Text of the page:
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51 assessing the injury-prevention benefits of safety technology. Deformation of tissues beyond a recoverable limit is the most common origin of in jury. s g 6 5 ~ 2 ~ From an engineering point of view, deformation of a tissue or structure is measured according to change in shape (such as the change in length divided by the in itial length ) or strain. 6 2 The two main types of strain (Figure 4-2) that can damage tissue are tensile strain and shear strain; a third type is compressive strain, which is responsible for crushing injuries. Stretching of an artery increases its length and increases strain. If the strain is too great, the tissue will break . There are many ways to stretch tissue and thus produce tensile strain. For example, the motion of the heart during TENSILE STRAIN SHEAR STRAIN - - .%, If: cV~O Hemorrhage ~50:__ ( ~ ~Adventitial Seal fit Pseudo~aneurism (pulsating hematorna) lit' do, -or ~` ado' i"\ (A Hemorrhage A) Adventitial Seal Pseudo~neurism (pulsating hematomaJ FIGURE 4-2 Stretch of vessel can tear tissue (partial tear shown) with loss or containment of blood. Opposing forces across vessel can cause shear injury (complete tear shown) with or without loss of blood.

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S2 chest compression stretches the aorta near points of attachment; the stretch is primarily along the axis of the vessel and generally leads to a transverse laceration when the recoverable limit of tissue strain is exceeded.~9 An increase in vascular pressure dilates blood vessels and produces tensile strain in the tissue; in this case, the strain is in both axial and transverse directions (i.e., it is biaxial), and pressures beyond the recoverable limit cause a bursting of the tissue. Axial impact on the femur causes an increase in its curvature, tensile strain on its enter for surface, and compressive strain on its posterior surface. Midshaft failure of the femur occurs when the tensile strain exceeds the recoverable limit. s 2 2 o ~ This mechanism is common in the r ibs, where compression of the chest causes tensile strain on the outer surfaces. Bending failure of bone and failure of vessel walls are two common examples of tensile failure due to tissue stretch. Shear strain occurs when forces oppose each other across a tissue (see Figure 4-2 ) . The movement of tissue in opposite directions separates it when the recoverable limit is exceeded. For example, the dif ferential movement of the brain with respect to the accelerated skull during head impact causes a combination of shear and tensile strain at the interface between brain and skull. ~3 Damage occurs when the strain exceeds the resistance of the tissue. Differential motion of lobes of the liver can shear and lacerate hepatic vessels when the strain exceeds the recoverable limit.~` to 6 Stretch and shear of tissue are the primary mechanisms of laceration, fracture, rupture, and avulsion in the human body. The strain mechanisms commonly occur when an organ moves relative to its attachment during deformation of the body. This strain explains major vessel ruptures in the liver during deformation of the abdomen and laceration of the aorta due to compression of the chest. Deformation or strain is also a principal factor in contusion injury (Figure 4-3). In this case, the surface of the tissue is not damaged, but the deformations stretch and shear internal vessels and increase intraluminal pres- sures, which can damage vessels and initiate hemorrhage. The rate of loading, or strain rate, is important in the production of injury. Biologic tissues are visco- elastic, and their response and tolerance depend on both strain and strain rate. 6 ~ 6 S 2 For example, compact bone fails at a lower strain applied at higher rates, even though the load it carries at failure is higher.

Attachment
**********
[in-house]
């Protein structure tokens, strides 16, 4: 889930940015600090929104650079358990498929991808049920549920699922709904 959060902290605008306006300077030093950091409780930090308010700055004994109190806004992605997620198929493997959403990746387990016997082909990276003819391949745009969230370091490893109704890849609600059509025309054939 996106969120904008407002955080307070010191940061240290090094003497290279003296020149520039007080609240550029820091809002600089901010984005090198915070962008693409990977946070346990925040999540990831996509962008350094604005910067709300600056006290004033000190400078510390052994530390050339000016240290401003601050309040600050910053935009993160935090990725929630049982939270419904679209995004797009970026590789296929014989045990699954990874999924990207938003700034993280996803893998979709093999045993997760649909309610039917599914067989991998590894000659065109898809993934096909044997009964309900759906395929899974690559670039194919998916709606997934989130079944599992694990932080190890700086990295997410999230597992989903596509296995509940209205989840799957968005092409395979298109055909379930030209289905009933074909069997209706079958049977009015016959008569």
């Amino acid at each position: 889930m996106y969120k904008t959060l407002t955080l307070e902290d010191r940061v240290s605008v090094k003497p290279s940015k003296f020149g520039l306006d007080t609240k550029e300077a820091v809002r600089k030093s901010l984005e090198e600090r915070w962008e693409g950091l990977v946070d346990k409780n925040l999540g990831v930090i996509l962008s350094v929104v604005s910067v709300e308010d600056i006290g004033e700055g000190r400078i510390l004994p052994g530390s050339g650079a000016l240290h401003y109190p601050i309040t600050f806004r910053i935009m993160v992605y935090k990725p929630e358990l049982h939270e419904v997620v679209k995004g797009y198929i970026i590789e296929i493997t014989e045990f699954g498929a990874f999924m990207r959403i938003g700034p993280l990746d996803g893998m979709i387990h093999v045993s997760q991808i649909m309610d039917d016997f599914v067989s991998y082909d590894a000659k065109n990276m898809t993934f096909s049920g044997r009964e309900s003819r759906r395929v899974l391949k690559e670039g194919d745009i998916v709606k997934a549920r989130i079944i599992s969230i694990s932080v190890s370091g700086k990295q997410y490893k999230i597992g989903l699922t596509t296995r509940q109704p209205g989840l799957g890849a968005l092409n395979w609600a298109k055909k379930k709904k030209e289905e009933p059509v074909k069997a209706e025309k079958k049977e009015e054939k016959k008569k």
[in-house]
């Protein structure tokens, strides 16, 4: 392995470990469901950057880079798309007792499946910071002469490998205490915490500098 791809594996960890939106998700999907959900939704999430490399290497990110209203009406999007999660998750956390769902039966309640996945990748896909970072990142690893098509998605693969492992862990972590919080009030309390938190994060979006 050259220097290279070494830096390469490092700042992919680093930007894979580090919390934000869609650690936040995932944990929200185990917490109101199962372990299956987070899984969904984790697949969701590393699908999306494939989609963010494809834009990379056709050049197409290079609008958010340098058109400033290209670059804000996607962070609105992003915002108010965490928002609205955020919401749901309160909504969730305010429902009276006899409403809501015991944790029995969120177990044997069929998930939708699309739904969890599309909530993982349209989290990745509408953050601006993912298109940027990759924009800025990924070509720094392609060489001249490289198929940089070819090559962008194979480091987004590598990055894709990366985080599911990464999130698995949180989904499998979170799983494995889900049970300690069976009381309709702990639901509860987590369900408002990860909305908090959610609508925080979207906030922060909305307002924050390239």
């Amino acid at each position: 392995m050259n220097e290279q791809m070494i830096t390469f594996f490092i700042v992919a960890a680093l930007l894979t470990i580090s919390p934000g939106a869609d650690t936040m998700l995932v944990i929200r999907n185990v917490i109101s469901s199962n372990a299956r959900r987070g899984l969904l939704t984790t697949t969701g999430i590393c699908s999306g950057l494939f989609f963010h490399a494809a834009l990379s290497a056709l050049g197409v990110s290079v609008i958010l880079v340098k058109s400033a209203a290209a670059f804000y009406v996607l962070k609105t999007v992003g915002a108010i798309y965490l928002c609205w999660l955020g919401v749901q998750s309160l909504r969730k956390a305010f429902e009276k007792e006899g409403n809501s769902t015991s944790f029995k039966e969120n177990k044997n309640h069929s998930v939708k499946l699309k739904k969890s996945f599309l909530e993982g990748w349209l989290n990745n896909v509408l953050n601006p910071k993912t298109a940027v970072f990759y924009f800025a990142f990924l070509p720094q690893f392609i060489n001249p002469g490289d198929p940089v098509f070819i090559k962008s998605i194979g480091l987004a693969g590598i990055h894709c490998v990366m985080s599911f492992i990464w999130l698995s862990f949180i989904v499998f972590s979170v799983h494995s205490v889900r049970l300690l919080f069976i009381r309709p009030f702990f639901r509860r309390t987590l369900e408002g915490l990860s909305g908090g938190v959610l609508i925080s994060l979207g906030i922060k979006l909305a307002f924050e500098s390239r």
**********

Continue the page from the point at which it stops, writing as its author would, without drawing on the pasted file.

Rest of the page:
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53 ), -rl, If' Spasm -I (O)J ~ ~ \: ~ j Local Thrombosis \ 57 True Aneurism FIGURE 4-3 Vessels beneath sk in can be torn by stretch or shear with laceration of skin, resulting in bruise, or contusion. The rate of loading is critical in soft-tissue injury, particularly when the viscous tolerance of the tissue is exceeded.~ 6 2 0 3 This tolerance is proportional to the product of loading rate and amount of compression. The faster a tissue is loaded, the lower is its tolerance to compression. The viscous in jury mechanism is important in cases of high-speed impact, particularly when rupture and contusion occur. RESEARCH NEEDS Injury Mechanisms Gaining knowledge of the mechanisms of injury is the first step in injury biomechanics research. It permits an understanding of the deformations associated with gross anatomic lesions or damage to biologic tissues that result in functional change. The study of injury meabanisms makes use of clinical and accident data and data from experiments with human cadavers and anesthetized animal`;. Mechanisms of many of the important in jury- related anatomic lesions have been studied. For example, the mechanisms of hear t and great-vessel rupture have been discussed extensively; ~ ~ ~ ~ the sequence of events that follow blunt impact and lead to rupture and laceration has been descr ibed ; and f racture of the femur and dislocation of the knee are generally well under- stood,~39 2 o 2 although much less is known about injuries of the other long bones and many joints.